A SPIKE in colour pencil sales has seen healthy growth for traditional brands like Faber-Castell. And it’s thanks to the digital world.
KARLBOX Built From Friendship Between Brands.
As digital disruptors weigh in, many analogue incumbents ― photography film, compact discs, typewriters, landlines ― are often left by the wayside, like perplexed victims caught unawares. But there are exceptions to the rule.
The recent colouring craze has become a sudden cash cow for brands that have long been in the business of adding colour to our lives. The upswing in demand for colouring books saw a 12-fold spike in sales in the US from 2014 to 2015. The story of Scottish illustrator Johanna Basford OBE and her colouring books has already become the stuff of business legend, with her Secret Garden (2013) selling more than 250,000 copies in its first month. She’s since enjoyed successful endorsements and has kept up a steady flow of books.
Impact Of The Adult Colouring Phenomenon
Relaxation and time away from the screen are strong contributors to this colouring movement.
And it has resulted in unexpectedly strong performance for brands like Faber-Castell, who for eight generations has been focused on elevating its craft. Since 1761, Faber-Castell has been family held and producing coloured pencils, pens, brushes, erasers, sharpeners ― the works ― for children and professionals.
Colouring Around The World
This year, to celebrate 255 years of the company’s existence, Faber-Castell has teamed up with German fashion icon Karl Lagerfeld to deliver KARLBOX. This stylish limited-edition presentation box resembling a Chinese wedding cabinet houses 350 fine quality art tools for drawing and painting. This sleek box can now sit as a highlight designer piece in your living room, while showcasing you have fine taste in art materials, and hopefully the ability to match that in talent.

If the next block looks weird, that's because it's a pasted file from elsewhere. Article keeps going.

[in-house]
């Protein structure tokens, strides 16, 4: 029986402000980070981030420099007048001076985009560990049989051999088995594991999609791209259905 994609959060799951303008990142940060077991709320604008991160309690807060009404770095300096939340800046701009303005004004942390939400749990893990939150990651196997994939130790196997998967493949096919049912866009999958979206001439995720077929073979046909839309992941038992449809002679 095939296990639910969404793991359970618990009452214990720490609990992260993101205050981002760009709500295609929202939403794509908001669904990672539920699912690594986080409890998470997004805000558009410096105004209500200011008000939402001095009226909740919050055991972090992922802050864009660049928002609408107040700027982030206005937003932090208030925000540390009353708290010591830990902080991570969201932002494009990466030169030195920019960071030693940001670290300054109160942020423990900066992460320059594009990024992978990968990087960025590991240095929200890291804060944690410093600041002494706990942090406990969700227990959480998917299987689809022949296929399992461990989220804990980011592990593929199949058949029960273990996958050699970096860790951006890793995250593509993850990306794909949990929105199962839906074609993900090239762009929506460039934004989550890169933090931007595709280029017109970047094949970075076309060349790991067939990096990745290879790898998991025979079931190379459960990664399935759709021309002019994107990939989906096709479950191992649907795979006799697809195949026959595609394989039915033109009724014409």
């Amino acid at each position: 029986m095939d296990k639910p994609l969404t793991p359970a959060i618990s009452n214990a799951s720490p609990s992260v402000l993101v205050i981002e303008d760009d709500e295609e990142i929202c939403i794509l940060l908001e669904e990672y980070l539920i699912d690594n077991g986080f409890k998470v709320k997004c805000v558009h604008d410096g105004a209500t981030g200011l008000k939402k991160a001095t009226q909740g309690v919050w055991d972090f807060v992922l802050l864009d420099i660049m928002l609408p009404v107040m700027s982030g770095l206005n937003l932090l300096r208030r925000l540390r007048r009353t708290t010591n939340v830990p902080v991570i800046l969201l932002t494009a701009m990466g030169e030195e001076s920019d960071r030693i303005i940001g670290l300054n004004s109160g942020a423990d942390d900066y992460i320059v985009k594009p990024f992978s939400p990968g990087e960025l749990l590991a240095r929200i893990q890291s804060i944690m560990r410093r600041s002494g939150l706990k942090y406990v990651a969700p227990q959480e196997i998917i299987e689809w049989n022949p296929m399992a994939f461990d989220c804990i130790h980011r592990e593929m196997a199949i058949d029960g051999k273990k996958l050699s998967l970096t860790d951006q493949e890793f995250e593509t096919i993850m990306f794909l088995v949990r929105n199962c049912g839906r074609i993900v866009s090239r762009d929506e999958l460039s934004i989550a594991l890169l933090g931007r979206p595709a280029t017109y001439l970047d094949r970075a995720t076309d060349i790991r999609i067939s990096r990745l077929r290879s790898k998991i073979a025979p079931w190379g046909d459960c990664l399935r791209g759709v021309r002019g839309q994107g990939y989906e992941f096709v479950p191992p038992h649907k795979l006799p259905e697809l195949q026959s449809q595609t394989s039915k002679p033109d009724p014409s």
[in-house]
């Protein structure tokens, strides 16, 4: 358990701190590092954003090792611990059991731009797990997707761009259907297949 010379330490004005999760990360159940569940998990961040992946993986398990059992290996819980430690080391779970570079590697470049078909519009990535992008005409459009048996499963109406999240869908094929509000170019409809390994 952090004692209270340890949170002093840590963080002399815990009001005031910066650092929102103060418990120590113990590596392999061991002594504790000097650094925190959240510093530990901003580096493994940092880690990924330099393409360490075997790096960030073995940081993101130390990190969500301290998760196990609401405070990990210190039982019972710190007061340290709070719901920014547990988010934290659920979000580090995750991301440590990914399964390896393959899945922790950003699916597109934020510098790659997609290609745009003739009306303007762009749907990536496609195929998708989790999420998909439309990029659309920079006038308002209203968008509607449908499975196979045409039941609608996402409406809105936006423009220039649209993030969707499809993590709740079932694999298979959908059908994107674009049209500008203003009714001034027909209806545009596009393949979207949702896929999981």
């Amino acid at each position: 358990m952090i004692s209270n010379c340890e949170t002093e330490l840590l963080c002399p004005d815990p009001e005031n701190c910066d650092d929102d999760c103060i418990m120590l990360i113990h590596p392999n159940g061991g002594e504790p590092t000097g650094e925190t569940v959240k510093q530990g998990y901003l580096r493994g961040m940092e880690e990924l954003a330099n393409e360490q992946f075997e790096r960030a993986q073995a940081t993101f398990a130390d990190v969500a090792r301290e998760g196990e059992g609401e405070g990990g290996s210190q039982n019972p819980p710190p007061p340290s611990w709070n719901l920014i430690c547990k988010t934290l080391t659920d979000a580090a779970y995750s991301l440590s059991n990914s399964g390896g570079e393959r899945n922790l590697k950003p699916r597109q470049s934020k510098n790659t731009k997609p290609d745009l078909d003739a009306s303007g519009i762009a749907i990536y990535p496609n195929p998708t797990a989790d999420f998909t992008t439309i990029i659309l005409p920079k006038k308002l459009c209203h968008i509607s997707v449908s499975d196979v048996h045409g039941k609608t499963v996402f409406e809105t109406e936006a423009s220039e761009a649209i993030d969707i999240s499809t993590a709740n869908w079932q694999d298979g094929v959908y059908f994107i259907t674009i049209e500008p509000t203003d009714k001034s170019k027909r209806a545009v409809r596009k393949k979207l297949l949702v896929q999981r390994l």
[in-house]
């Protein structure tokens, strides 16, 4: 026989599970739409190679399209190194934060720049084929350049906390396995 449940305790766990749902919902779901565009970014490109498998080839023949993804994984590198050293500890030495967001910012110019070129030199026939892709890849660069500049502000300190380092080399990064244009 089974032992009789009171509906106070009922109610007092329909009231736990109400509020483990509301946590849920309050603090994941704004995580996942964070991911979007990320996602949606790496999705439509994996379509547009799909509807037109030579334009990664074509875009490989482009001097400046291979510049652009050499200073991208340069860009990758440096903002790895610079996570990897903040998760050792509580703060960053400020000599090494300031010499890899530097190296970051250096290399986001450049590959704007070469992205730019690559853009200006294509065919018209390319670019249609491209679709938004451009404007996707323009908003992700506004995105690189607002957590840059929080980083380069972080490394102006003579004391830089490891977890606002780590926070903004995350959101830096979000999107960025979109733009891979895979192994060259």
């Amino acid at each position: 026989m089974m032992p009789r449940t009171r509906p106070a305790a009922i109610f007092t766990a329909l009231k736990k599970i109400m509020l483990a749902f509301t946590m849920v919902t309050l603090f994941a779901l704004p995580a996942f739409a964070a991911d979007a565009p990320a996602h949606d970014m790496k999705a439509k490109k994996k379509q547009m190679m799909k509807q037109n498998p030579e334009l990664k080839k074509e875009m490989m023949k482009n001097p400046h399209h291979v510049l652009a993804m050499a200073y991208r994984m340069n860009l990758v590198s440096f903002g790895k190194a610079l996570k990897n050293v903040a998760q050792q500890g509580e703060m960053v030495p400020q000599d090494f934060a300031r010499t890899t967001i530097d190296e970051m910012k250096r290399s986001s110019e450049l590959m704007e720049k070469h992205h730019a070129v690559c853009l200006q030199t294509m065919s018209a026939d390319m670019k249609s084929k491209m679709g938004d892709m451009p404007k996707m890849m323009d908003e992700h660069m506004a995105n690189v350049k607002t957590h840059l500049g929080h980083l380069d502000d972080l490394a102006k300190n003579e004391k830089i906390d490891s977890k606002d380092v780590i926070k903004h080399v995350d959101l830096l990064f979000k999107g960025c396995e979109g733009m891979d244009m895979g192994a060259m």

Faber-Castell is pleased the demand for the limited number of sets ― 2,500 ― is healthy, with each KARLBOX going for S$4,588.
Future Steps For Faber-Castell
Hobbyists and professionals have long been fans of Faber-Castell’s range of artists’ supplies. The recent adult colouring craze has fuelled demand for the German brand’s materials, to the point they’ve had to work on Saturdays in the factory.
“We have seen healthy double-digit numbers,” says Rolf Schifferens, Faber-Castell’s Managing Director of Europe.
“Last year, the demand for art materials grew 42%. This year, it will be around there, too,” he says.
Taking Advantage Of Digital Disruptions
He and Yandramin Halim, the Managing Director of Faber-Castell Singapore, are thankful for the digital craze that has allowed people to share their colouring efforts.
“Previously, they would colour and keep it aside. But now they can share it on social media,” Halim says. This has helped to spread the interest in colouring.
Shortage Of Coloured Pencils Because Of Adult Colouring
For Faber-Castell, this has been a wonderful and unexpected wave to ride. “Colouring is a companion for life,” says Halim. “It provides tools for babies to senior citizens.”